Sacrifice, curse, and the covenant in Paul's soteriology
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Pauline scholarship often overlooks the fact that from the Levitical sacrificial perspective “sacrifice” and “curse” are diametrically opposed concepts. A sacrifice must be “holy and acceptable to God” (Rom 12:1). Arguably, Paul describes Jesus or his blood as a sacrifice to God (1Cor 5:7; Rom 3:25). In this light, how might we understand his assertion that Christ became a “curse” on the cross (Gal 3:13)? The “accursed” person who hangs on a tree is impure and defiled and thus totally unacceptable as a sacrifice to God (Deut 21:23; John 19:31). This research argues that the key concept that resolves such potential tensions in Paul’s statements is the “covenant”. Both “sacrifice” and “curse” are covenantal concepts. Sacrificial activities are essential for maintaining the covenant between God and his people. When God’s people sin, sacrifice provides the means to attain forgiveness and to remain in the covenant. However, the covenant can be broken by grievous sins such as idolatry, which result in the loss of the sanctuary and the sacrificial means. Consequently, they would fall under the “curse” of the covenant. This covenantal perspective underlies Paul’s soteriology. This thesis demonstrates that in Paul’s understanding Christ’s death serves both ends: the termination of the Mosaic curse by becoming a curse, and the dedication of his life-blood for the maintenance of the renewed covenant. These two things are related yet not identical. As test cases for this covenantal model, this research examines three Pauline texts. Galatians 3:13 describes the redemption of God’s people from the Mosaic covenantal curse. Deutero-Isaiah envisaged this event as a new “Exodus”, about which Paul talks in 1 Corinthians 5:7. Romans 3:25 illustrates the eschatological Yom Kippur for this new Exodus people consisting now of Jews and Gentiles, which sustains and sanctifies God’s renewed covenant people to the end.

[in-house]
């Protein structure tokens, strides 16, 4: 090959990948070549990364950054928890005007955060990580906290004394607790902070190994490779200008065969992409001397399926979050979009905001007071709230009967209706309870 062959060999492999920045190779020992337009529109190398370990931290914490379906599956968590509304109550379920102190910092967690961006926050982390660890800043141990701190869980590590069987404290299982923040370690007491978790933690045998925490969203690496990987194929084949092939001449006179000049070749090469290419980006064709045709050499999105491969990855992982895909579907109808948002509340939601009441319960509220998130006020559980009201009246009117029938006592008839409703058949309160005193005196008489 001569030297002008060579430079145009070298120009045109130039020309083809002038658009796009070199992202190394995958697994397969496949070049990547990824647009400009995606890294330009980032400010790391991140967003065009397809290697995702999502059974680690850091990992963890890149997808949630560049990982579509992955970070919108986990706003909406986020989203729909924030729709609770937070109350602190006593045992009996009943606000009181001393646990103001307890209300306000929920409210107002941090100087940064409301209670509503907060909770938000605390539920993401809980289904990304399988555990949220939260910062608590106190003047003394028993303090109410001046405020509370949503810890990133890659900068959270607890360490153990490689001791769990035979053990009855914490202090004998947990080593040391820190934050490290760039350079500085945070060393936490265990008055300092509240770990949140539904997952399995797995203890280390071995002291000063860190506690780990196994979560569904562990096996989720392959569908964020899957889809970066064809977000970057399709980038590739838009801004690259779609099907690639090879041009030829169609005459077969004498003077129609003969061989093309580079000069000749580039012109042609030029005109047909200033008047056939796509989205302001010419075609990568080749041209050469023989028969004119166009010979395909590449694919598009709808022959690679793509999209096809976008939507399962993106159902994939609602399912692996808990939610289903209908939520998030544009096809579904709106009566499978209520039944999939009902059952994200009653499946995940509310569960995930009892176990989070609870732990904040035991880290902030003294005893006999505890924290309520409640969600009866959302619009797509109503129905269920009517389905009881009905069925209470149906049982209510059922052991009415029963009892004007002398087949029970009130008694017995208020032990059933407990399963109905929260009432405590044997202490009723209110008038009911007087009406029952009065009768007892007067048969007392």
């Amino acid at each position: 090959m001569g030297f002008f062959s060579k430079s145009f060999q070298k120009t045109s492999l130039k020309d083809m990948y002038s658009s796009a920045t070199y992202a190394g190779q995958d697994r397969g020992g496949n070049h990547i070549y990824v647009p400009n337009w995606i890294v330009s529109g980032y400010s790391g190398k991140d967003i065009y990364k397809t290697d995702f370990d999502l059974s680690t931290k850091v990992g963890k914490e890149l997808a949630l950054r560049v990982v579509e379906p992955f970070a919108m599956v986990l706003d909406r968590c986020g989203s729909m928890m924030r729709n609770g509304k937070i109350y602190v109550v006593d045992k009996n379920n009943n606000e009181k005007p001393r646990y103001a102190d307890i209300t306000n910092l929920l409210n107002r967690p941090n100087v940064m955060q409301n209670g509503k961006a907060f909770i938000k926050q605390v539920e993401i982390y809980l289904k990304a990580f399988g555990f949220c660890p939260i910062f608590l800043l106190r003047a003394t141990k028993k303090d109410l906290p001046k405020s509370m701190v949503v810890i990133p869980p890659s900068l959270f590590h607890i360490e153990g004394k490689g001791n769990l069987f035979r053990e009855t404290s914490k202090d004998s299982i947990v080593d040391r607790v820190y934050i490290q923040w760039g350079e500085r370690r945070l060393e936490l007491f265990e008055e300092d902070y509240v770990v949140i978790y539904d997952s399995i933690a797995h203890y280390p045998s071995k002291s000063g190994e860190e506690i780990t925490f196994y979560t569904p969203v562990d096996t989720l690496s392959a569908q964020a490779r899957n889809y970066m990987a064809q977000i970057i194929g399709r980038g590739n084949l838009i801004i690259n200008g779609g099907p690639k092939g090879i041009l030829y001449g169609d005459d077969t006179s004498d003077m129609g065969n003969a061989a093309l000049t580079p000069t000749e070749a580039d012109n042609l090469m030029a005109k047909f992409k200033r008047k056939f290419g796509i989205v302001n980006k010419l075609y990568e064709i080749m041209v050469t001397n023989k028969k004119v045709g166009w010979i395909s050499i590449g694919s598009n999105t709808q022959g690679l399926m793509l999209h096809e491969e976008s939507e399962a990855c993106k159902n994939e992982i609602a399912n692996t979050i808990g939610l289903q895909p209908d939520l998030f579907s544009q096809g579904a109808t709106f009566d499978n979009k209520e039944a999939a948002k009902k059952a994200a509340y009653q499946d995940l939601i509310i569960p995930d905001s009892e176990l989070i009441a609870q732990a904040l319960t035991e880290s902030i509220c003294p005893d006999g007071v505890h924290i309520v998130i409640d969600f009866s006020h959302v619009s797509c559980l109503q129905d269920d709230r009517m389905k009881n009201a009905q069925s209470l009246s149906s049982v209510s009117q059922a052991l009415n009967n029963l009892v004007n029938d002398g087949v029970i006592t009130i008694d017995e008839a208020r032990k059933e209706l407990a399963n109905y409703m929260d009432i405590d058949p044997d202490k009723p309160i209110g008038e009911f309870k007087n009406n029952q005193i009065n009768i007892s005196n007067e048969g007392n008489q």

Thesis, PhD Doctor of Philosophy
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